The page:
Former Dodgers pitcher Pedro Martinez elected to Baseball Hall of Fame.

The Baseball Hall of Fame called for former Dodgers pitcher Pedro Martinez on Tuesday.

The right-handed pitcher was listed on 91.1 percent of ballots, second only to Randy Johnson. Two others were elected, John Smoltz and Craig Biggio. It’s the first time three pitchers have been inducted to the Hall of Fame in the same year.

Former Dodgers catcher Mike Piazza was listed on 69.9 percent of ballots, short of the 75 percent needed for induction.

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Ten Hall of Fame questions with IBWAA founder Howard Cole.

Pedro Martinez

Pedro Martinez is on both the BBWAA and IBWAA Hall of Fame ballots for the first time. (Getty Images)

Tomorrow is the big day for the Hall of Fame class of 2015, as the Baseball Writers’ Association of America will announce its election results at 11 a.m. on MLB Network.

A candidate must be named on 75 percent of ballots to gain induction, as usual. Randy Johnson, Pedro Martinez, Mike Piazza, John Smoltz, Craig Biggio, Jeff Bagwell, Tim Raines are the most prominent names in the spotlight this year. Dodgers manager Don Mattingly is on the ballot for the final time as a player. Dodgers hitting coach Mark McGwire, remarkably, might be on the ballot for the final time as well if he isn’t named on 5 percent of the ballots.

The website BaseballThinkFactory.com is tabulating the results of BBWAA votes as they are made public on the internet. Not all votes will be made public on the internet.

I did not receive a BBWAA ballot, since I don’t have the necessary 10 years’ experience required to vote in the Hall of Fame election.

I did, however, cast a ballot in the Internet Baseball Writers Association of America Hall of Fame election. Those results will also be announced tomorrow. The IBWAA, founded in 2009, has several members (like myself) who belong to the BBWAA as well. A few even cast ballots in both Hall of Fame elections.

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Daily Distractions: How Alex Guerrero changed the narrative at second base.

Alex Guerrero

Alex Guerrero is hitting .294 (5 for 17) in his first spring training with the Dodgers. (Associated Press photo)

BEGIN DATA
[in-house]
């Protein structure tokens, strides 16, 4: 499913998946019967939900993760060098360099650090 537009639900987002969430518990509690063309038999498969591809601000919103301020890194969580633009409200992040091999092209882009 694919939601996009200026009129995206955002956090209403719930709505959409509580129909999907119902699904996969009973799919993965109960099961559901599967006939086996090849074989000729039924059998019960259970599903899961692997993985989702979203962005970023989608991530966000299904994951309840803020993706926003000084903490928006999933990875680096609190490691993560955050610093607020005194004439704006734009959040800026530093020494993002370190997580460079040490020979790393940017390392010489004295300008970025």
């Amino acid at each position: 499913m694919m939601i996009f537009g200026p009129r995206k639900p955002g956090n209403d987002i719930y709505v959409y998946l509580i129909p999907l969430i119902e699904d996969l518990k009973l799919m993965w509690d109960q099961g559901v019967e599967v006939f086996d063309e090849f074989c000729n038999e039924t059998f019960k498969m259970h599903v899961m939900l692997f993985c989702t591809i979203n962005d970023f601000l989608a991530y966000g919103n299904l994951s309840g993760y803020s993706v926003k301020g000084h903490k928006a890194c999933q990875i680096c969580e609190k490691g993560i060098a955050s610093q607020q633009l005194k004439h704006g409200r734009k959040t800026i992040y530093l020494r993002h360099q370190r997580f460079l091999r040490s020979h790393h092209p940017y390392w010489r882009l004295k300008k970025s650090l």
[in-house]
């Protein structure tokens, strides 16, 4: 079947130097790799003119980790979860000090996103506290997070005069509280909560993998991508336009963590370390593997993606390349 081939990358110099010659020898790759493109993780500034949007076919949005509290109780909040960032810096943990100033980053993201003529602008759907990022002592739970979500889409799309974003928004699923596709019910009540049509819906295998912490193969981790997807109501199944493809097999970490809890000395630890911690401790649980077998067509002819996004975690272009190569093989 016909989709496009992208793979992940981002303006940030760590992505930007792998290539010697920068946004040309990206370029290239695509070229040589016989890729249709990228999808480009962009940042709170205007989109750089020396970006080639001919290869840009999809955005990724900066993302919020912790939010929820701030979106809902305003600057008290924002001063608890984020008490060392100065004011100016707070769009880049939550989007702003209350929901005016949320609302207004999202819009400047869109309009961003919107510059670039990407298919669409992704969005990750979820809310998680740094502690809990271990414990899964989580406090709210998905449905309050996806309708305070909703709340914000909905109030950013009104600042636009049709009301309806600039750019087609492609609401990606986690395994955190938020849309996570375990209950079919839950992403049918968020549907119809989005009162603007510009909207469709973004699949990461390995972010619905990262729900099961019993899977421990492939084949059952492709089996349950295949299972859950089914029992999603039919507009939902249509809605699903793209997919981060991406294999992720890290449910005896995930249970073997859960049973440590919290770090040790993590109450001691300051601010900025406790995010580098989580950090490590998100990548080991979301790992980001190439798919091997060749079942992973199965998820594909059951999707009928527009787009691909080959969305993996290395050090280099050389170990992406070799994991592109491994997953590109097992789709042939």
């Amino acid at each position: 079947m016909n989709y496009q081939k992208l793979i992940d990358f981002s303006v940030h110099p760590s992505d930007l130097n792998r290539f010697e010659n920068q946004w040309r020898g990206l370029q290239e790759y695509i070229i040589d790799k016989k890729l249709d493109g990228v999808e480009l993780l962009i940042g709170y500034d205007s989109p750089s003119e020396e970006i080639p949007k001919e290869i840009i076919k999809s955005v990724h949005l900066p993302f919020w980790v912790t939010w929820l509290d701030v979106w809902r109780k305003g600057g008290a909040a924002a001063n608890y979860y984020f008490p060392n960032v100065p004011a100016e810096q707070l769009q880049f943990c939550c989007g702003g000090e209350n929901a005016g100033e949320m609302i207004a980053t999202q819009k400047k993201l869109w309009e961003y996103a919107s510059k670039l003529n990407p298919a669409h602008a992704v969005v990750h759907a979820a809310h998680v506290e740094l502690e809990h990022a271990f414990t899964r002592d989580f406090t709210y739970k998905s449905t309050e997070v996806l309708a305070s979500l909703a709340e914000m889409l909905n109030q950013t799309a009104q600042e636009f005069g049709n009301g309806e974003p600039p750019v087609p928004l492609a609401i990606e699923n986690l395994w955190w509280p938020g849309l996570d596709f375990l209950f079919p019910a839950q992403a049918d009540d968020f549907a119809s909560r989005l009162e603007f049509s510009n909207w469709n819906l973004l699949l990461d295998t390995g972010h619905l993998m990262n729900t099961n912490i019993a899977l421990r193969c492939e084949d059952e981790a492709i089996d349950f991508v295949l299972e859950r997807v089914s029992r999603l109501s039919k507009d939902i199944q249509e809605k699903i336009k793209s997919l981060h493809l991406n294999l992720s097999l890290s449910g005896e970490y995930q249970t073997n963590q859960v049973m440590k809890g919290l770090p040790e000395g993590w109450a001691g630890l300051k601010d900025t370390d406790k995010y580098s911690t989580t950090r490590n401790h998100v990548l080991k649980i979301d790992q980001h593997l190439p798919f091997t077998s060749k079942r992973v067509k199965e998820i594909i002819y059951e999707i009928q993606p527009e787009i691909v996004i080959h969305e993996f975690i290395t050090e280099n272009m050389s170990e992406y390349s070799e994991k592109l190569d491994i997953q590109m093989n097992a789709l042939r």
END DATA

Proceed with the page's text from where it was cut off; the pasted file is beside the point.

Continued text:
GOODYEAR, Ariz. — The narrative in camp surrounding second base so far goes something like this: Alex Guerrero is a project. He didn’t play last season in Cuba, he’s still learning second base, and Triple-A might be the best place for him to get up to speed once the regular season starts. That leaves Dee Gordon as the best option on the Dodgers’ 40-man roster to be the starting second baseman Opening Day. But he hasn’t played much second base either, so Chone Figgins, Justin Turner, Brendan Harris and Miguel Rojas are all getting a long look at the position. (Buster Olney of ESPN.com picked up the Gordon vs. Figgins narrative here, while Ron Cervenka at ThinkBlueLA.com makes the case for Gordon here.)

Meanwhile, Ned Colletti ought to be working the phones, because no respectable team with a payroll in the neighborhood of $240 million ought to be entertaining notions of a platoon involving Gordon/Figgins/Turner/Harris/Rojas at second base. Jim Bowden of ESPN.com recently explored the trade possibilities. (A couple of those scenarios actually make quite a bit of sense.)

With one swing of the bat Wednesday, Guerrero changed the narrative.

His grand slam in the Dodgers’ 10-3 Cactus League victory over the Cincinnati Reds was the first extra-base hit for Guerrero in his seventh Cactus League game. That it came off a left-hander, veteran Jeff Francis, is significant. Gordon has a career .221/.267/.232 slash line against left-handed pitching, compared to .271/.316/.348 against right-handers. (Andre Ethier, by comparison: .235/.294/.351 against lefties.) The Dodgers will take that right-handed slash line from Gordon, maybe with a few walks thrown in for good measure.

The more significant development is that Guerrero, in the words of Don Mattingly, looked “more comfortable.”

“I thought in general, he just looks more fluid and smoothing out a little bit,” the manager said. “For me, early on it was really rough and stiff. It’s gotten better. With Alex, we’re just going to try to keep playing him as much as we can. We’re going to try to keep getting him at-bats.”

Is that progression typical for a player in his first spring training?

“I think it’s typical for a guy who hasn’t played in a while,” Mattingly said. “BP’s a whole lot different from games. As you get in playing every day, I think things just come back to you — more natural. As you get a little tired, you’ve been doing your work and you want things to just come out naturally. That’s what I’m looking for, to see what it’s going to look like when he gets tired taking his ground balls every day.”

If the grand slam was no fluke, and Guerrero has really settled in to the comfort level that earned him a four-year, $28 million contract, it carries an important implication. Namely, that he can be ready for the majors by Opening Day.

That doesn’t bode well for Figgins, Turner, Harris or Rojas. The sample sizes are still small and skewed, but for what it’s worth Rojas — statistically a poor Triple-A hitter in his career — has the best spring batting average of all of them at .417. None of their numbers will matter if Guerrero remains comfortable in the field and at the plate.

Some bullet points for a Day of the Dude:
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